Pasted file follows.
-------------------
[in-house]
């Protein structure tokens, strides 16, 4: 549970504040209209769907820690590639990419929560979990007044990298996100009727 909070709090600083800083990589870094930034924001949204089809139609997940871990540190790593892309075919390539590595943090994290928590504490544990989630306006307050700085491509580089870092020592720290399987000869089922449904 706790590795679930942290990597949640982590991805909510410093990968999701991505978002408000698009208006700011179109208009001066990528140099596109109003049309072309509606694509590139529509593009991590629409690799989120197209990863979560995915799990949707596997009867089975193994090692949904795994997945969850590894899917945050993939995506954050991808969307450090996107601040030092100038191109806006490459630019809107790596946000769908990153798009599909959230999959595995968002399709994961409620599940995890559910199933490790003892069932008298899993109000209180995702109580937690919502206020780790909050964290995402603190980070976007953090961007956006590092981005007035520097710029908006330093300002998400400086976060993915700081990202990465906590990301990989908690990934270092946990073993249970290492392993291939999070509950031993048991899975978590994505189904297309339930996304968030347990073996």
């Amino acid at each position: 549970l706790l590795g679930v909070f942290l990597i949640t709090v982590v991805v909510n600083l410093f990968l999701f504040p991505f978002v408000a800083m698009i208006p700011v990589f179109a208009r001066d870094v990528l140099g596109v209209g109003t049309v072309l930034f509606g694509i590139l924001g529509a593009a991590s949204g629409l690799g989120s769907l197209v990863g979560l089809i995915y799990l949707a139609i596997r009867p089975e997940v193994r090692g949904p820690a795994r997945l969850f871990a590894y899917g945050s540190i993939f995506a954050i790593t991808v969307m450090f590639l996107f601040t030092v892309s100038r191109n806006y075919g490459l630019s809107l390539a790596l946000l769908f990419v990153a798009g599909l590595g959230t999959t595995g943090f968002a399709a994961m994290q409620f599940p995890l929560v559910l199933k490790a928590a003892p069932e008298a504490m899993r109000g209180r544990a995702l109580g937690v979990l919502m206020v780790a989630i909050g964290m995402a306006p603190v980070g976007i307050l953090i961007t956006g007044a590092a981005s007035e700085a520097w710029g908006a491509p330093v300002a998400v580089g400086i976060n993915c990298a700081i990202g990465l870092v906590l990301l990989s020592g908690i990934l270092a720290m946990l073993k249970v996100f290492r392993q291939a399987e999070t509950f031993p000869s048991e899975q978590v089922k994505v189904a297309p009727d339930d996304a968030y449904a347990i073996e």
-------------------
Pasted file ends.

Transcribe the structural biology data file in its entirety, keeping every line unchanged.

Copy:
[in-house]
């Protein structure tokens, strides 16, 4: 549970504040209209769907820690590639990419929560979990007044990298996100009727 909070709090600083800083990589870094930034924001949204089809139609997940871990540190790593892309075919390539590595943090994290928590504490544990989630306006307050700085491509580089870092020592720290399987000869089922449904 706790590795679930942290990597949640982590991805909510410093990968999701991505978002408000698009208006700011179109208009001066990528140099596109109003049309072309509606694509590139529509593009991590629409690799989120197209990863979560995915799990949707596997009867089975193994090692949904795994997945969850590894899917945050993939995506954050991808969307450090996107601040030092100038191109806006490459630019809107790596946000769908990153798009599909959230999959595995968002399709994961409620599940995890559910199933490790003892069932008298899993109000209180995702109580937690919502206020780790909050964290995402603190980070976007953090961007956006590092981005007035520097710029908006330093300002998400400086976060993915700081990202990465906590990301990989908690990934270092946990073993249970290492392993291939999070509950031993048991899975978590994505189904297309339930996304968030347990073996």
């Amino acid at each position: 549970l706790l590795g679930v909070f942290l990597i949640t709090v982590v991805v909510n600083l410093f990968l999701f504040p991505f978002v408000a800083m698009i208006p700011v990589f179109a208009r001066d870094v990528l140099g596109v209209g109003t049309v072309l930034f509606g694509i590139l924001g529509a593009a991590s949204g629409l690799g989120s769907l197209v990863g979560l089809i995915y799990l949707a139609i596997r009867p089975e997940v193994r090692g949904p820690a795994r997945l969850f871990a590894y899917g945050s540190i993939f995506a954050i790593t991808v969307m450090f590639l996107f601040t030092v892309s100038r191109n806006y075919g490459l630019s809107l390539a790596l946000l769908f990419v990153a798009g599909l590595g959230t999959t595995g943090f968002a399709a994961m994290q409620f599940p995890l929560v559910l199933k490790a928590a003892p069932e008298a504490m899993r109000g209180r544990a995702l109580g937690v979990l919502m206020v780790a989630i909050g964290m995402a306006p603190v980070g976007i307050l953090i961007t956006g007044a590092a981005s007035e700085a520097w710029g908006a491509p330093v300002a998400v580089g400086i976060n993915c990298a700081i990202g990465l870092v906590l990301l990989s020592g908690i990934l270092a720290m946990l073993k249970v996100f290492r392993q291939a399987e999070t509950f031993p000869s048991e899975q978590v089922k994505v189904a297309p009727d339930d996304a968030y449904a347990i073996e």